Subject: What is it?
Location: Jackson, Wyoming
June 19, 2016 4:57 pm
Can you identify this?
Signature: Don’t care

Fall Webworms

Fall Webworms

These are Fall Webworms, Hyphantria cunea.  According to BugGuide:  “Weblike tents in branch tips where clusters of caterpillars strip foliage (by contrast, eastern tent caterpillar nests are built in tree crotches)” and “Larvae feed on foliage throughout their development, and secrete silk which they spin into small webs. As they grow, they enlarge the webs, which can sometimes enclose the entire tree. Even severe infestations have little impact on trees because the damage occurs near the end of the annual growing season. Except in the case of ornamental trees, control is seldom necessary because the damage is generally of aesthetic rather than economic importance.”  BugGuide also notes:  “About 120 species of hardwood trees have been recorded as larval hosts in the north, common hosts include alder, apple, ash, birch, Box-Elder (Acer negundo), cherry, elm, mulberry, poplar, willow in the south, common hosts include ash, hickory, maple, mulberry, oak, pecan, poplar, redbud, sweetgum, walnut, willow; preferences for different host plant species appear to be regional and seasonal.”

What's That Bug? does not endorse extermination

Subject: Large Flying Bug
Location: Maryland Eastern Shore
June 12, 2016 5:58 pm
I found this guy with a large bumblebee in its grasp. I searched extensively but got nowhere. Thanks for your help!
Signature: Nick

Red Footed Cannibalfly eats Bumble Bee

Red Footed Cannibalfly eats Bumble Bee

Dear Nick,
Large Robber Flies are arguably the most adept aerial predators in the insect world.  Dragonflies are larger, but they don’t tend to prey on larger insects, mainly satisfying themselves with mosquitoes and smaller prey.  Not so large Robber Flies that tend to prey on bees and wasps.  Your individual is a Red Footed Cannibalfly,
Promachus rufipes, a species that begins to make a regular appearance among our identification requests beginning in June, and continuing through the hot summer months.  The Red Footed Cannibalfly is also called a Bee Panther.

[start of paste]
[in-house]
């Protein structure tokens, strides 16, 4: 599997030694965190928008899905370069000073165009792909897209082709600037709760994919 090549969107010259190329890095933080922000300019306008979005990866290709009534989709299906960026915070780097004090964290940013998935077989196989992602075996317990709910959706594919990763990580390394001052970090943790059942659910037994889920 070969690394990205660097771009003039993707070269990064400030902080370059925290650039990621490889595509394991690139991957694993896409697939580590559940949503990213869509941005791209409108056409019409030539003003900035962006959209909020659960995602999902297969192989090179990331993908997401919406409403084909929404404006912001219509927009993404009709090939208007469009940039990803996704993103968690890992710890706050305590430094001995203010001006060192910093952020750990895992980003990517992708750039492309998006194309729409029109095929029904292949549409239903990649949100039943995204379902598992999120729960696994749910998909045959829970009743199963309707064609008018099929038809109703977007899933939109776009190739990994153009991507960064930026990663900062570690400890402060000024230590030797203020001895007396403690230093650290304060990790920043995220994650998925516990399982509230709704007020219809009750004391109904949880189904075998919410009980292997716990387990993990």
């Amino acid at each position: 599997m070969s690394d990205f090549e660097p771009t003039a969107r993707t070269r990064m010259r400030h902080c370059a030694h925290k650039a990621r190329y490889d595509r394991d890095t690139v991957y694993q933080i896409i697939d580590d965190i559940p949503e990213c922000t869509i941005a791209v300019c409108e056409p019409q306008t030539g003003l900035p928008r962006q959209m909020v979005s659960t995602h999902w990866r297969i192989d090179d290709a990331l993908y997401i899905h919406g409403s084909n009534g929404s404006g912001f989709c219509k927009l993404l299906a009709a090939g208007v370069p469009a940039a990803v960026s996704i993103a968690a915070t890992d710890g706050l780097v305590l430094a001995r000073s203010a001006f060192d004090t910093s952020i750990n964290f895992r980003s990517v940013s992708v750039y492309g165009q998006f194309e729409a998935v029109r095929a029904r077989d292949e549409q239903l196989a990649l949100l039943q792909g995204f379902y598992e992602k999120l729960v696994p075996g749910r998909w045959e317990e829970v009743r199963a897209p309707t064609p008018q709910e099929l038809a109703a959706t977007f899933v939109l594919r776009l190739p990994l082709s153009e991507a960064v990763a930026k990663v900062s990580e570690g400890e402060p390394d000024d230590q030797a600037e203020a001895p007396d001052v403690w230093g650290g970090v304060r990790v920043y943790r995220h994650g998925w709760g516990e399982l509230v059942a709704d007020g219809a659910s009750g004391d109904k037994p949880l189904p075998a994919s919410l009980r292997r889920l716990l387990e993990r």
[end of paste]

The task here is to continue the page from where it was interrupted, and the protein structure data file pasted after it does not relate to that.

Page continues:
Subject: Bug found by river in Indiana
Location: Bristol, Indiana
June 13, 2016 5:42 pm
We found this bug while walking by the river in Bristol, Indiana.
Signature: Bliss Family

Male Dobsonfly

Male Dobsonfly

Dear Bliss Family,
This is an awesome image of a male Dobsonfly, and we believe his mandibles are so white because he recently metamorphosed and that they will soon darken, like most of the images we have on our site of male Dobsonflies.

What's That Bug? does not endorse extermination

Subject: What the heck?
Location: Nevada County, CA.
June 19, 2016 11:31 am
Found in Nevada County CA. Can you tell me what this freakish thing is?
Signature: Carol Macarty

Male Glowworm

Male Western Banded Glowworm

Dear Carol,
This is an adult male Glowworm Beetle probably the Western Banded Glowworm,
Zarhipis integripennis, which is pictured on BugGuide.  While male Fireflies that flash with bioluminescence as adults signalling to females that respond by flashing back, male Glowworms do not light up and only  larviform female Glowworms glow in the dark to attract a mate.  

Subject: Beautiful mith
Location: Southern California (Hemet)
June 10, 2016 7:45 pm
Found this guy today in Hemet California (Southern, inland desert area). He matched the stucco so well, I almost missed him.
I found the beautiful design of his wings just stunning.
What is he, and what does he look like as a catipillar?
Signature: Teresa DiPietro

Salt Marsh Moth

Salt Marsh Moth

Dear Teresa,
This delicate Tiger Moth is a Salt Marsh Moth,
Estigmene acrea.  The caterpillar is one of the Woolly Bears, and we believe this Woolly Bear is a Salt Marsh Moth Caterpillar.  According to BugGuide:  “Adult (imago): forewing white with about 20 small black spots scattered across the disk, and 5 larger black spots spaced along the costa. Males have dark yellow hindwings, those of females are mostly white (with 3 or 4 black blotches in both sexes).  Larva (caterpillar): highly variable, blond to brown to black, with long bristly hairs standing upright in dense tufts from orange or black tubercles; hairs longer at both ends of body, especially toward the rear end. Spiracles white. Moves very rapidly. Face mainly black with yellow down the center.”  Since your individual has white hindwings, she is a female.

Subject: Bugs on crape myrtle
Location: Baton Rouge, LA
June 11, 2016 8:48 am
Can you tell me what this is? Just noticed while cutting grass.
Signature: Cody

Tree Cattle

Tree Cattle

Dear Cody,
These are Barklice or Tree Cattle.  They are benign creatures that do not harm the tree as they feed on lichens that frequently grow on older trees.  Your image contains mostly striped nymphs, though if you look closely, you will see a few winged adults.